Sebastien Bourdais has revealed that he suffered rear wing failure in the closing minutes of the Twelve Hours of Sebring.
Bourdais took a landmark victory in the #5 Mustang Sampling Cadillac DPi-VR, which he shared with Tristan Vautier and Loic Duval. The French trio came back from a two-lap deficit and inherited the lead of the race when the #01 Chip Ganassi Racing Cadillac fell away with steering damage.
Bourdais then had to fend off Harry Tincknell in the #55 Mazda RT24-P, a task that became considerably more difficult when the rear wing on the Frenchman’s Cadillac became damaged.
Before he figured out that the wing had given in, Bourdais admitted he nearly crashed the car at Sunset Bend, but was able to hang on and maintain the lead.
“I’m just really lucky that I didn’t stuff it in Turn 17 before I made the adjustments,” he explained. “That was a very, very close call there. At the same time, thankfully I had enough of a gap to (Tincknell) that he didn’t pass us by the time I collected myself.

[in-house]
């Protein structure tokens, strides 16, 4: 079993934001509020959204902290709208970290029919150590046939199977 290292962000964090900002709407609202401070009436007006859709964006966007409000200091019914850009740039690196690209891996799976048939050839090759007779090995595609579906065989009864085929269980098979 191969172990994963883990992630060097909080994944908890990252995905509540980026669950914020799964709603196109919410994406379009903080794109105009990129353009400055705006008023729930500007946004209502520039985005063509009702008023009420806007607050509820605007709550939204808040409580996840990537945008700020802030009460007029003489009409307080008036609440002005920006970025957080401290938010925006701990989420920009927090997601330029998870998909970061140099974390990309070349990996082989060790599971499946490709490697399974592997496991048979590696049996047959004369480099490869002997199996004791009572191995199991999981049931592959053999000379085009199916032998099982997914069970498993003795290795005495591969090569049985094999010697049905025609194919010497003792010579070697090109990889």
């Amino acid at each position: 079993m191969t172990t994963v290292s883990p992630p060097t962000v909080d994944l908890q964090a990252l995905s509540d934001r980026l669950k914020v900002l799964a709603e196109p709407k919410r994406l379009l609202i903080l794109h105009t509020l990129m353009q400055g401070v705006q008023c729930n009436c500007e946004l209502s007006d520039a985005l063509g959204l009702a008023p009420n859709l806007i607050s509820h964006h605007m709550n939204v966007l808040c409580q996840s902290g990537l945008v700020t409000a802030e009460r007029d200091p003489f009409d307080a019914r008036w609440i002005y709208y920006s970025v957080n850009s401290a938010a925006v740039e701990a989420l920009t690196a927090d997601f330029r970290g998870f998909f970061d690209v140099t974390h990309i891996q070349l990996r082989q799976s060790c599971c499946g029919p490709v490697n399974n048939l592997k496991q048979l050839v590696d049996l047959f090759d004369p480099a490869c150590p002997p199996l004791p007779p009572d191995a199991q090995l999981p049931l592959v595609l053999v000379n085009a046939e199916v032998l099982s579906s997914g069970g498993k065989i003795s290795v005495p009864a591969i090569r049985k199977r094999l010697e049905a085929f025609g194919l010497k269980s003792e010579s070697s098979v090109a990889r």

“I didn’t know it was the rear wing until I got out of the car (in victory lane), but I knew something had happened aerodynamically.”
After the restart, Bourdais had both Tincknell and Kamui Kobayashi’s #48 Ally Cadillac bearing down on him, with the gap between Tincknell and Bourdais closing down significantly due to the aerodynamic issues.
While the Frenchman said the issue was causing serious problems, it also gave him a distinct advantage.
“Every corner that was coming, I was like, ‘Man, how am I going to do this one?’” Bourdais said. “The flip side of [the broken wing] is that the car was extremely fast down the straightaway, too. I was very hard to pass there.”
For Bourdais, it was his first overall IMSA win since the 2015 Petit Le Mans and the first time winning a race overall since his charge through the field at the 2018 Firestone Grand Prix of St. Petersburg.
“I don’t know. Sometimes with the gods of racing, you don’t know what’s happening. You just take it and move on. That was one of the most improbable situations that I’ve ever been a part of that turned out in a good way.”